Sign at Wednesday's rally
Sign at Wednesday's rallyIsrael News Photo: file

As United States President Barack Obama prepared to address the Muslim world in Cairo, Jewish activists gathered in Jerusalem Wednesday to tell him, “Obama: Hands off the land of Israel.” Hundreds of people turned out for the rally, held opposite the U.S. consulate in Jerusalem.

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In the above video (Macintosh-friendly), a Jewish teenage girl from Gush Etziyon speaks at the rally.

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"We came to declare: Barack Hussein Obama! Hands off the land of Israel! You cannot appease the Islamic lust for conquest by selling down the Jews and their Biblical homeland,” organizers said in a press release.

MKs Aryeh Eldad and Michael Ben-Ari of the Ichud Leumi (National Union) spoke at the event, as did Dr. Motti Keidar of Bar Ilan University, Nadia Matar of Women in Green, residents of Judea and Samaria and several others. Esther Pollard read a letter she wrote to Obama on behalf of her husband, Jonathan Pollard, and later delivered the letter to the consulate.

Organizers linked the rally to Obama's speech the next day. “It is clear from all [Obama] and his State Department supporters have said that Israel, the Jewish homeland, is to be the fall guy in all his delusional plans for peace and security,” said Women in Green activist Gemma Blech.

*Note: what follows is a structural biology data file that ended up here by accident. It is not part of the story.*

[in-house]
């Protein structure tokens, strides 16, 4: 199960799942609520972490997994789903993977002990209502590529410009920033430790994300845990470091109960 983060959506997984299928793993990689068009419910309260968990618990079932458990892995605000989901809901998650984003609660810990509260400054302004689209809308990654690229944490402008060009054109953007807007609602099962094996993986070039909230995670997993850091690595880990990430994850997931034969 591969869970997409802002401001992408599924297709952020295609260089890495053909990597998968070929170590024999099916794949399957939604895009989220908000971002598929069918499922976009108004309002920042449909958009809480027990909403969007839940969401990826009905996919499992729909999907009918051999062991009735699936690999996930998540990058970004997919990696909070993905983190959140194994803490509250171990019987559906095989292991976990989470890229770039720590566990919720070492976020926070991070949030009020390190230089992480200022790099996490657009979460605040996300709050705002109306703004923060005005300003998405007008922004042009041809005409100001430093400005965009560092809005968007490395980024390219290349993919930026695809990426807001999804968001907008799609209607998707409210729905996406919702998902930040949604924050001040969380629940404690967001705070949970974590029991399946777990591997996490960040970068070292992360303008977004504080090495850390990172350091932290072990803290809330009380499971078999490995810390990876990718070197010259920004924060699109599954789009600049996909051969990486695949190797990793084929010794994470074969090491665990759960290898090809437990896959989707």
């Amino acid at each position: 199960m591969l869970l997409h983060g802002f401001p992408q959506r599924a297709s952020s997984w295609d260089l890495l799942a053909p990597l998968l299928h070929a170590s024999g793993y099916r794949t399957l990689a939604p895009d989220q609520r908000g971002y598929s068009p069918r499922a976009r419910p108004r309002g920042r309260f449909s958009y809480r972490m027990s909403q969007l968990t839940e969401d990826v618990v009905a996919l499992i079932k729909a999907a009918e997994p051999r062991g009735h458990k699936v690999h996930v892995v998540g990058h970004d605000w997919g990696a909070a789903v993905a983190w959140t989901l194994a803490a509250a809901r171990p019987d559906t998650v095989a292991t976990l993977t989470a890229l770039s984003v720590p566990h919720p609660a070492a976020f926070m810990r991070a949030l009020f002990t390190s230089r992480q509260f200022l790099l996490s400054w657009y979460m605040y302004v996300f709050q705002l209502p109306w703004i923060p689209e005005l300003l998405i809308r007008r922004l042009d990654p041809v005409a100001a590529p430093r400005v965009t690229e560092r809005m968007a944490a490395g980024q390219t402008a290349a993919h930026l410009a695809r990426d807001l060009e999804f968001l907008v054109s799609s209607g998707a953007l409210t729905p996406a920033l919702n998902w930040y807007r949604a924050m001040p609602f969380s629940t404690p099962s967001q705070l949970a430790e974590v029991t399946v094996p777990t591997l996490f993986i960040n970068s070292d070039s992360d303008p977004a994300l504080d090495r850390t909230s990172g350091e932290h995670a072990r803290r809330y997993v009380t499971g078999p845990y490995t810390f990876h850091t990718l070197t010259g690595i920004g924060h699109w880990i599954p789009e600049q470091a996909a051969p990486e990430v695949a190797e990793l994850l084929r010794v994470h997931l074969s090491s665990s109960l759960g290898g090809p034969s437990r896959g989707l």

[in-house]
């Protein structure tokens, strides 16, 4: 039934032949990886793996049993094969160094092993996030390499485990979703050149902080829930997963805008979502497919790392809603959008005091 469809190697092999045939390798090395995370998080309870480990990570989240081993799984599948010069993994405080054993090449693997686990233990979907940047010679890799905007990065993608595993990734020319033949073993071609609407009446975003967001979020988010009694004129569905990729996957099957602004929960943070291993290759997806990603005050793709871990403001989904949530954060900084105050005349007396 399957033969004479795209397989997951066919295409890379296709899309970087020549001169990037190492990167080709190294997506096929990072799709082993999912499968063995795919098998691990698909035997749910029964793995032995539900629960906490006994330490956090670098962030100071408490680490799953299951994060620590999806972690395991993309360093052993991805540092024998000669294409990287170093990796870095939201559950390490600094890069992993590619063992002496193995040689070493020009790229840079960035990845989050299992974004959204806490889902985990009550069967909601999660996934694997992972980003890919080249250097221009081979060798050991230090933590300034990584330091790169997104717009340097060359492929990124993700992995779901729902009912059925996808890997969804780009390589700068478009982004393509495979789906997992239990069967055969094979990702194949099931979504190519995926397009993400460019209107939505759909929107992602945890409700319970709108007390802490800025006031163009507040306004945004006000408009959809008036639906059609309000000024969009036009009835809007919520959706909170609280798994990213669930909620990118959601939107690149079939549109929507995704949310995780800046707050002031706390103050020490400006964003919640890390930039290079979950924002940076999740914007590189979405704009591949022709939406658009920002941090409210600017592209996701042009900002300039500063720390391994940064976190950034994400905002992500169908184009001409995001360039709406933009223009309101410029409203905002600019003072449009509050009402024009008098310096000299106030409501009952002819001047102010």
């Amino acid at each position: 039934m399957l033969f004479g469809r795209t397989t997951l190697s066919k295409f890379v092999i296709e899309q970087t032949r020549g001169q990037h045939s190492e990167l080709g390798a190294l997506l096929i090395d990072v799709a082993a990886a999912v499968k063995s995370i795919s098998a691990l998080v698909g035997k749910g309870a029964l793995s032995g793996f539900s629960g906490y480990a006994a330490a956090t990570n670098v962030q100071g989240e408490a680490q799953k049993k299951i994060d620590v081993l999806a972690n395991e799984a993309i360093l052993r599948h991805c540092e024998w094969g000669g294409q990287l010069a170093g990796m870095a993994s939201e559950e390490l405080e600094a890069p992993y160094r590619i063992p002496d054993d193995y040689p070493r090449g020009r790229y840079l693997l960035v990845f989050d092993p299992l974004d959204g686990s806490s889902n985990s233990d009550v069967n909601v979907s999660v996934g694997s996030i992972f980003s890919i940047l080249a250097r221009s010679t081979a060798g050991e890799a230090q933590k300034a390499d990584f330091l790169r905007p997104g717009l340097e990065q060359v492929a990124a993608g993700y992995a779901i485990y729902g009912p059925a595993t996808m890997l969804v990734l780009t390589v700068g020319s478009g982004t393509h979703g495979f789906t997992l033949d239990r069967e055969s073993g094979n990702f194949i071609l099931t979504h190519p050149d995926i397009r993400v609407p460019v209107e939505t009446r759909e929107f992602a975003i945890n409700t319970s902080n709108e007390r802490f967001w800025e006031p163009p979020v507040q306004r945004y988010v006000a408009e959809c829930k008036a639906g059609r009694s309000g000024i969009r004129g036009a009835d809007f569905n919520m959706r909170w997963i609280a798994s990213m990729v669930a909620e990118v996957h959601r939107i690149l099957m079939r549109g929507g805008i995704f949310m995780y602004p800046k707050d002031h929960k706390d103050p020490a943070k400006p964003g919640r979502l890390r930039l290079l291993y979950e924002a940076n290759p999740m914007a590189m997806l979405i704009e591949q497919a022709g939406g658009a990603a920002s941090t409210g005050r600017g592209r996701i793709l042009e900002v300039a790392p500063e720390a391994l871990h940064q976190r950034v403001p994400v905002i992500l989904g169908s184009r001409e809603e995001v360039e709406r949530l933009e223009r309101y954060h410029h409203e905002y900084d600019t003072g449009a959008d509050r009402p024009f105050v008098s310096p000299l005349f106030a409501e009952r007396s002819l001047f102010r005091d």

Obama did in fact mention Israel in his Thursday speech, calling on the Jewish state to support the creation of an Arab state in Judea, Samaria and Gaza, and to stop building Jewish homes in Judea and Samaria.

Some protestors at Wednesday's demonstration held signs bearing the phrase, “No, you can't,” a play on Obama's campaign slogan, “Yes, we can.”

Another demonstrator held a sign depicting a young Jewish child in a makeshift treehouse asking his mother, “Mommy, am I an outpost, or natural growth?”

One speaker, young MaiNoah Katz of Neve Daniel in Judea, spoke of the historic Jewish connection to the land of Israel. “Now President Obama wants to tell me that this is not my home? That I'm a stranger and a foreigner here” the eighth-grader asked. “If I don't belong here – where do I belong?”